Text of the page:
Host: That is interesting because you succeeded in a way, with these goals, because you were powerless. At least in the vignette that you gave that was your own experience. You couldn’t accomplish what you wanted to.
Robert: Right.
Host: That started getting you to think about how do you accomplish it?
Robert: That’s right.
Host: That has now put you where you feel like you have accomplished it, which is right. For you, somehow that experience with this extreme powerlessness . . .
Robert: Right.
Host: . . . that became the focus of your book.
Robert: Yeah.
Host: And what you cared about getting.
Robert: And not to compare myself to 50, because I can’t. But it was the same thing with him. When he was shot, he was very depressed. Nearly died. He was sitting in bed. He can’t talk anymore. He can’t sing anymore. He can’t go back to the streets hustling, because they are going to kill him. The record label dropped him. He experienced extreme powerlessness. And out of that he analyzed what it was that he needed to do and then he re-emerged. So maybe there is something to what you are saying.
Audience Member: You said earlier that it’s only when we step out of Yale that we will see this other dark, the other side and beneath all this Machiavellian strategy. But we will be stepping out into society. Yale is a society. Now why is it different? Like you say, here is a place where there is no need for that. And you are blinded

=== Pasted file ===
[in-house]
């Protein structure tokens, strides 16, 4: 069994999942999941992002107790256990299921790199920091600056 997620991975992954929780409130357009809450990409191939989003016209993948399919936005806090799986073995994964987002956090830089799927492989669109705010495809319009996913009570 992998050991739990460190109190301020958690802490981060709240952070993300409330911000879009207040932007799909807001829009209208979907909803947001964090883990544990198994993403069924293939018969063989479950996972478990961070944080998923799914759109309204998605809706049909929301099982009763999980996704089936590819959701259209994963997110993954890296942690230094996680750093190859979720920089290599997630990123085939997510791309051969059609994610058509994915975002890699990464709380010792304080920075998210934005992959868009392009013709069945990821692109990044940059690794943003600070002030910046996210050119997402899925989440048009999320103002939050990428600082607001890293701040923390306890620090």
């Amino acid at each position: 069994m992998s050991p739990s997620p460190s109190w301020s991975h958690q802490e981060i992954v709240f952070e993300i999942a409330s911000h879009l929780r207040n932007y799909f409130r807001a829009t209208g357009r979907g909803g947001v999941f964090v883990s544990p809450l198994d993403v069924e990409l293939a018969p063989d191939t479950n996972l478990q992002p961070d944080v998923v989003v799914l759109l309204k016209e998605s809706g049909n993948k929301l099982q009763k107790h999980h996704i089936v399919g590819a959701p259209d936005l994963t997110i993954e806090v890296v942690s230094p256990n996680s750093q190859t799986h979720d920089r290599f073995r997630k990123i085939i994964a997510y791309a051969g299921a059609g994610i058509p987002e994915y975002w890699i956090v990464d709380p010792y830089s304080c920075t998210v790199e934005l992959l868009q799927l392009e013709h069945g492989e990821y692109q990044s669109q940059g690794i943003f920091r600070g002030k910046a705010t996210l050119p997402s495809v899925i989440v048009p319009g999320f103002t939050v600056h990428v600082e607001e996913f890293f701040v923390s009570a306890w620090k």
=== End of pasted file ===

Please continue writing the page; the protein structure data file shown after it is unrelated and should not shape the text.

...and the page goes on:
Robert: At a university, let’s say your goal, more or less, is to graduate with a very high GPA, as high as possible and land a really great job, perhaps, out of this. To get those high grades, do you need to have Machiavellian skills? Usually not. Usually, I mean, professors can be, they are not immune to favoritism, to being emotional. So there is a degree of seduction and charm going on. You could charm your professor perhaps. But more or less, you are being graded on what you’ve accomplished.
That’s how life should be, and I wish it were that way. I wish talent and getting answers right and doing a great essay, I wish that was the whole component. That would be a beautiful world if it could be like that. But it is not how it operates.
All I am saying is, the element of ego and gamesmanship and politicking, how much does that enter into your goal of success at the university? I don’t think it is as much, nearly as much, as one experiences in the real world. In fact, the university, and I could be wrong here, but, in fact, it tends to breed the opposite idea, which is why I think so many people suffer in life. It breeds the idea that just doing a good job and getting the good grades and succeeding is what will translate into power in the world. And actually, learning that that is not the case 100 percent can be quite traumatic. I don’t know.
Audience Member: Is it not interesting that a Yale graduate could go out and be involved in positions of power, as you might call it.
Robert: How do you mean?
Audience Member: After graduation, as I said, those people involve in society and they are doing well because of the character of the education that they got over here.